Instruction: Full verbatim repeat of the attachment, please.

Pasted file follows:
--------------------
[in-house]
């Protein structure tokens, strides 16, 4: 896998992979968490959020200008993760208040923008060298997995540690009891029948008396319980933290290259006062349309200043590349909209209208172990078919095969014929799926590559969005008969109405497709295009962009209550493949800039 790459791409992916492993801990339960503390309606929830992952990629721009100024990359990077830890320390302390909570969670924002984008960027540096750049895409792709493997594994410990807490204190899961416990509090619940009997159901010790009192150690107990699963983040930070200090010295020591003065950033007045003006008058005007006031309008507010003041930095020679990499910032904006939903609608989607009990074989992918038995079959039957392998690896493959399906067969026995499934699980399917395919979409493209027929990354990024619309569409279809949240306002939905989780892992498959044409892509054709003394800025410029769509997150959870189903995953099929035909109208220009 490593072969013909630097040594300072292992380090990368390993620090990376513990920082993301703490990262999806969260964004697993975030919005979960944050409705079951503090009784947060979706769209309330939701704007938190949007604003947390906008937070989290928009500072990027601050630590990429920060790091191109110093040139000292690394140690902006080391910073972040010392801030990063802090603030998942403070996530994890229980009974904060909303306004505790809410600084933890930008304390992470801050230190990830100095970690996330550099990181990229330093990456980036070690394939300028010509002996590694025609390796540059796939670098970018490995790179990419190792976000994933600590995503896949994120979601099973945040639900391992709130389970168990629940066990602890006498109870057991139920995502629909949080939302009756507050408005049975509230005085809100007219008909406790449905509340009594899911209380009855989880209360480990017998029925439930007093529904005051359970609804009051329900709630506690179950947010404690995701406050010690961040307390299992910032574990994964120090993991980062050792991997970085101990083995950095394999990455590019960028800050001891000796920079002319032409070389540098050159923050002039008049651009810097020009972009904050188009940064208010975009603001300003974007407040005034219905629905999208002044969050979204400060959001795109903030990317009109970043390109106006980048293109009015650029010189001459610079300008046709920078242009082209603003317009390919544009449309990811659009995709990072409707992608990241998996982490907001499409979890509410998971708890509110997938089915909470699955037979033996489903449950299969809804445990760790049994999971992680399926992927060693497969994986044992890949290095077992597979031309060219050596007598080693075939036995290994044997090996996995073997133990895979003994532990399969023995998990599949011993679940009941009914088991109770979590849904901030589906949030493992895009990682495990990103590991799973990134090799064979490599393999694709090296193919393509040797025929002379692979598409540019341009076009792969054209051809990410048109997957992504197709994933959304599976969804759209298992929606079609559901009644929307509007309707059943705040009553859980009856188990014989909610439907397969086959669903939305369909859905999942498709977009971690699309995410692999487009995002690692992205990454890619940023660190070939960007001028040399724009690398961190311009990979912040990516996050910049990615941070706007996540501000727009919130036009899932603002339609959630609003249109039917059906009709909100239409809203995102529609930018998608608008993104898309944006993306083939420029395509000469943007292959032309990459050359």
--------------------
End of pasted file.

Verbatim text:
[in-house]
């Protein structure tokens, strides 16, 4: 896998992979968490959020200008993760208040923008060298997995540690009891029948008396319980933290290259006062349309200043590349909209209208172990078919095969014929799926590559969005008969109405497709295009962009209550493949800039 790459791409992916492993801990339960503390309606929830992952990629721009100024990359990077830890320390302390909570969670924002984008960027540096750049895409792709493997594994410990807490204190899961416990509090619940009997159901010790009192150690107990699963983040930070200090010295020591003065950033007045003006008058005007006031309008507010003041930095020679990499910032904006939903609608989607009990074989992918038995079959039957392998690896493959399906067969026995499934699980399917395919979409493209027929990354990024619309569409279809949240306002939905989780892992498959044409892509054709003394800025410029769509997150959870189903995953099929035909109208220009 490593072969013909630097040594300072292992380090990368390993620090990376513990920082993301703490990262999806969260964004697993975030919005979960944050409705079951503090009784947060979706769209309330939701704007938190949007604003947390906008937070989290928009500072990027601050630590990429920060790091191109110093040139000292690394140690902006080391910073972040010392801030990063802090603030998942403070996530994890229980009974904060909303306004505790809410600084933890930008304390992470801050230190990830100095970690996330550099990181990229330093990456980036070690394939300028010509002996590694025609390796540059796939670098970018490995790179990419190792976000994933600590995503896949994120979601099973945040639900391992709130389970168990629940066990602890006498109870057991139920995502629909949080939302009756507050408005049975509230005085809100007219008909406790449905509340009594899911209380009855989880209360480990017998029925439930007093529904005051359970609804009051329900709630506690179950947010404690995701406050010690961040307390299992910032574990994964120090993991980062050792991997970085101990083995950095394999990455590019960028800050001891000796920079002319032409070389540098050159923050002039008049651009810097020009972009904050188009940064208010975009603001300003974007407040005034219905629905999208002044969050979204400060959001795109903030990317009109970043390109106006980048293109009015650029010189001459610079300008046709920078242009082209603003317009390919544009449309990811659009995709990072409707992608990241998996982490907001499409979890509410998971708890509110997938089915909470699955037979033996489903449950299969809804445990760790049994999971992680399926992927060693497969994986044992890949290095077992597979031309060219050596007598080693075939036995290994044997090996996995073997133990895979003994532990399969023995998990599949011993679940009941009914088991109770979590849904901030589906949030493992895009990682495990990103590991799973990134090799064979490599393999694709090296193919393509040797025929002379692979598409540019341009076009792969054209051809990410048109997957992504197709994933959304599976969804759209298992929606079609559901009644929307509007309707059943705040009553859980009856188990014989909610439907397969086959669903939305369909859905999942498709977009971690699309995410692999487009995002690692992205990454890619940023660190070939960007001028040399724009690398961190311009990979912040990516996050910049990615941070706007996540501000727009919130036009899932603002339609959630609003249109039917059906009709909100239409809203995102529609930018998608608008993104898309944006993306083939420029395509000469943007292959032309990459050359």